School leaders defend controversial activity

WLUK photo.
WLUK photo.

MARINETTE - It's called "Cross the Line" and the activity is used by some schools to build awareness and in some cases prevent bullying among students.

A set of questions are asked and while in a group, students step forward or cross the line when answering yes to the question.

Students from Marinette Middle School participated in the activity last week.

Some parents were upset. They say the activity was inappropriate.

But, the school principal is defending the program.

"We have a lot of students with a lot of different talents, a lot of different likes and a lot of different issues that they struggle with on a daily basis so this activity's purpose was to help students gain a better understanding of that diversity," said Shawn Limberg, Marinette Middle School principal.

When FOX 11 spoke with parents last week, they told us if students didn't participate in the activity, they would receive and in-school suspension.

However, Limberg said students were not forced to participate in the activity and they were never threatened with disciplinary action.

Limberg showed us all of the questions that students were asked.

Some of which included: cross the line if you enjoy sports, or school or flown on an airplane.

But other questions, get a little more sensitive for some...involving topics on alcohol and drug abuse, or hurting yourself.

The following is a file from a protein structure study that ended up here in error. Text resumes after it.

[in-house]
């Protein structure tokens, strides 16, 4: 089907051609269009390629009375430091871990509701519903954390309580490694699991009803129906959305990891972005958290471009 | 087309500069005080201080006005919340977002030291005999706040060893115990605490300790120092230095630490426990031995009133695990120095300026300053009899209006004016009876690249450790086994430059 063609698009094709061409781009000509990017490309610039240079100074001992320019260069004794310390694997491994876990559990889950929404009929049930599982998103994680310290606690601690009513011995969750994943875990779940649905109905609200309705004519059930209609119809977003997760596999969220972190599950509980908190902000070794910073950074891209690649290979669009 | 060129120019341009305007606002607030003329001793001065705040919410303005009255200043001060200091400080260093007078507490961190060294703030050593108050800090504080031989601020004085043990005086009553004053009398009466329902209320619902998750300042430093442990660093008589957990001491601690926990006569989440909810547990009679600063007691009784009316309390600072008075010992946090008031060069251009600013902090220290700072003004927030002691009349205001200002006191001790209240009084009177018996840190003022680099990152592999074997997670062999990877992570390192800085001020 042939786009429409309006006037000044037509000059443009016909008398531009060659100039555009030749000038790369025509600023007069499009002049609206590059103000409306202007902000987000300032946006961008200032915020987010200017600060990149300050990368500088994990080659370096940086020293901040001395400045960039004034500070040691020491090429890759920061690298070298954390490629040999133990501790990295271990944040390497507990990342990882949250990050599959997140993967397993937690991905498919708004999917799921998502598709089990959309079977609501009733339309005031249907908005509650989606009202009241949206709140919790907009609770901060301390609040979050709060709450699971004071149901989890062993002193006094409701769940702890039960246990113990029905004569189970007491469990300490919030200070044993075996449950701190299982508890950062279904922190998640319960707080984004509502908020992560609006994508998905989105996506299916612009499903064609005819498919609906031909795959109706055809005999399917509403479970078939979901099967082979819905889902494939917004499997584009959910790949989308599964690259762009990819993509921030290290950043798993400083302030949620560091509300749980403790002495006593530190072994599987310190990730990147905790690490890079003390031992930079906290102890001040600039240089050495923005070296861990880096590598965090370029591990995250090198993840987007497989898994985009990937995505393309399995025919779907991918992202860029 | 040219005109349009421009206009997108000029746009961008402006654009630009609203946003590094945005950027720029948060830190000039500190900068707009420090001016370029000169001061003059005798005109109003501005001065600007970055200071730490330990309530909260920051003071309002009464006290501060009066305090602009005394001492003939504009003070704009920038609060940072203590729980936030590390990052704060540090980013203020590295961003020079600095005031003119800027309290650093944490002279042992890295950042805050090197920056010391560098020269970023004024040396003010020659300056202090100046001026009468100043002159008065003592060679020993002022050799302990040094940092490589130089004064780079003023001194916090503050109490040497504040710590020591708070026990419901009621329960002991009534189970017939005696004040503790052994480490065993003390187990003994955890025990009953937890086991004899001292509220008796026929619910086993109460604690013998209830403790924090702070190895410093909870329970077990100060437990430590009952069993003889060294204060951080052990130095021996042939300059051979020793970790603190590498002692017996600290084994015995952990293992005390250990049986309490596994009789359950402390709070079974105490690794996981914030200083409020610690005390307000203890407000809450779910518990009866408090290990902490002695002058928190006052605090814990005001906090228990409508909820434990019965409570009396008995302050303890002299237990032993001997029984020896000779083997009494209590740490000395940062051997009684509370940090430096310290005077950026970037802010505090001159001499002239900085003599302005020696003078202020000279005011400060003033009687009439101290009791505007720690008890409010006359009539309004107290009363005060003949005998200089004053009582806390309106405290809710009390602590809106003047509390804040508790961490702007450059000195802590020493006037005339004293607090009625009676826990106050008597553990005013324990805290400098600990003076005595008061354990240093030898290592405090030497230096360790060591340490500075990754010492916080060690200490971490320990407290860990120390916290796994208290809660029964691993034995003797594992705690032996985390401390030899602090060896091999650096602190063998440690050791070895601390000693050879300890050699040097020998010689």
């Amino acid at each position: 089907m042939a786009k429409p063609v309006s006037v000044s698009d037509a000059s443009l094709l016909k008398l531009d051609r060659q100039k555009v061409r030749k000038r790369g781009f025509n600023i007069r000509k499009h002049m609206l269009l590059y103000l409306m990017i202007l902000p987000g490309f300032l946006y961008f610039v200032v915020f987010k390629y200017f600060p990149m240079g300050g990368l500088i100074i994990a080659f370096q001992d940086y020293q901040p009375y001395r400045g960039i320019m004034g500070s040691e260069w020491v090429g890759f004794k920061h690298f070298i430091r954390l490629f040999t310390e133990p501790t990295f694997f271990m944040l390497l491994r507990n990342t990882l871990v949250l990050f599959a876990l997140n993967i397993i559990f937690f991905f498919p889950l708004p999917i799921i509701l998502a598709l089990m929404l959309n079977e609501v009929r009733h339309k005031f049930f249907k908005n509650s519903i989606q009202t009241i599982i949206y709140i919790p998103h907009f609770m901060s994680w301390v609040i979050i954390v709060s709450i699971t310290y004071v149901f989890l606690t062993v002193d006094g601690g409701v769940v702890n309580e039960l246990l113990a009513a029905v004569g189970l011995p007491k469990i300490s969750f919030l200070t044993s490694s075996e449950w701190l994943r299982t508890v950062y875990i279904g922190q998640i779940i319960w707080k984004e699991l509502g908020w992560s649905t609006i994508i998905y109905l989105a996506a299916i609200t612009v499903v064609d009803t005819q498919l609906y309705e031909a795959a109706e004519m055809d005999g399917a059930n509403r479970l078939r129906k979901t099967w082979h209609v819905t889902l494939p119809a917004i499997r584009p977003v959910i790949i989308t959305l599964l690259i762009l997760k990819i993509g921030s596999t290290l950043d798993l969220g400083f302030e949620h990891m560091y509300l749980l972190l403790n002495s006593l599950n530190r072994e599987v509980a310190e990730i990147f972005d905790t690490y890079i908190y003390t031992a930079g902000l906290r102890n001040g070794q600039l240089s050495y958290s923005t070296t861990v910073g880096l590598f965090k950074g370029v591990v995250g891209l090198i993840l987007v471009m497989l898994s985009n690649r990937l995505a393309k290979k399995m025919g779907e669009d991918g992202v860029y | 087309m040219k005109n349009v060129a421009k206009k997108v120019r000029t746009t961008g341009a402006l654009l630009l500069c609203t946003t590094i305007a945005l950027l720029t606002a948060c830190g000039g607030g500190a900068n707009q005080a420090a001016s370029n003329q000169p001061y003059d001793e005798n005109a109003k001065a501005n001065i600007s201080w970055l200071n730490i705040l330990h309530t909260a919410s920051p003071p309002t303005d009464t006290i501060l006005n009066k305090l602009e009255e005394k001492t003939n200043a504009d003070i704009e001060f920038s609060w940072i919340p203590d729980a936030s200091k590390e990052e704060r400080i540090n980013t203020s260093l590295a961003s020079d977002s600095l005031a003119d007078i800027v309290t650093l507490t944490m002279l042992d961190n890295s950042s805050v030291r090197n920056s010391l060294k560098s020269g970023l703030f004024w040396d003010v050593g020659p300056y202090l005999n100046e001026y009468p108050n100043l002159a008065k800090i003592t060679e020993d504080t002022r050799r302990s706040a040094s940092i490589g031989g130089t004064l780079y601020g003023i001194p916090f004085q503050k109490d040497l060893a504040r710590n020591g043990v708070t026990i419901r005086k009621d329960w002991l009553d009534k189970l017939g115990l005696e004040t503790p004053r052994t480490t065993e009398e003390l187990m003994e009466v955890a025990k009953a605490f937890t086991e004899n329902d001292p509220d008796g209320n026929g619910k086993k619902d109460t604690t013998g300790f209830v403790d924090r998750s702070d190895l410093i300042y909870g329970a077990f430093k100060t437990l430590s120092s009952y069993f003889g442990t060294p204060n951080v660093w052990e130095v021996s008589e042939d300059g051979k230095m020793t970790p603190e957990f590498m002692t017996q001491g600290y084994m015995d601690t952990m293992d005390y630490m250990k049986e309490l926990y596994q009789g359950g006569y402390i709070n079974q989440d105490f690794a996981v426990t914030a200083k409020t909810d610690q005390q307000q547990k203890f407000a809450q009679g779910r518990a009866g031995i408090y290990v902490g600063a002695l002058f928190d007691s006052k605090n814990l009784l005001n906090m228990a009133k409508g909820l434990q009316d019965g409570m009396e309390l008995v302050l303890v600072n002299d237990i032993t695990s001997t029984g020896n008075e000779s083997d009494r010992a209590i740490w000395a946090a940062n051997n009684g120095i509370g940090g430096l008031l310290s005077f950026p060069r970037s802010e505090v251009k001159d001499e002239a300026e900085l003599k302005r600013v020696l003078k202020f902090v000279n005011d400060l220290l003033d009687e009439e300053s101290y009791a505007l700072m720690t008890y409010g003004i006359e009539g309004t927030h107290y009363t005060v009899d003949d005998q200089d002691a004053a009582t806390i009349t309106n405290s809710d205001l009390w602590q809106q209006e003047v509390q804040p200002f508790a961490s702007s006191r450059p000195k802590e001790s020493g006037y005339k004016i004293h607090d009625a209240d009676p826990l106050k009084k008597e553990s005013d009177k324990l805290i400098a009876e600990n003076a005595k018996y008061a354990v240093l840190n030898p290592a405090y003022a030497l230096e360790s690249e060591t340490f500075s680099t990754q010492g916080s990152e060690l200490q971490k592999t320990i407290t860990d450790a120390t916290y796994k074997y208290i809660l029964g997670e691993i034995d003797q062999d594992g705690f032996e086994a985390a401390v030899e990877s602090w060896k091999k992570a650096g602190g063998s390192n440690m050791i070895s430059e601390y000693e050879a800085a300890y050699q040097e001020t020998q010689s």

One parent felt the activity will lead to more bullying.

"If I cross the line and say I've had a parent in jail and this person doesn't, you know, that's showing something bad of me. How is that going to get us connected? That's going to give the person next to me more reason to throw something in my face," said Tiffany Goodlet, parent of 7th grade student.

But Limberg disagrees.

"The number one reason why kids bully is because they don't feel good about themselves and they feel alone," Limberg said.

Richard Swiatnicki's son is a fifth grade student at the school and he said the questions were too personal.

"The questions they were asked were inappropriate, especially for kids that age unless they're in a therapeutic setting. If you put yourself into the mindset of a 10 or 11-year-old child, that can be perceived in many different ways," said Swiatnicki.

The school admits, parents should have been notified before the activity was conducted and said if a similar activity is planned, parents will be told in advance.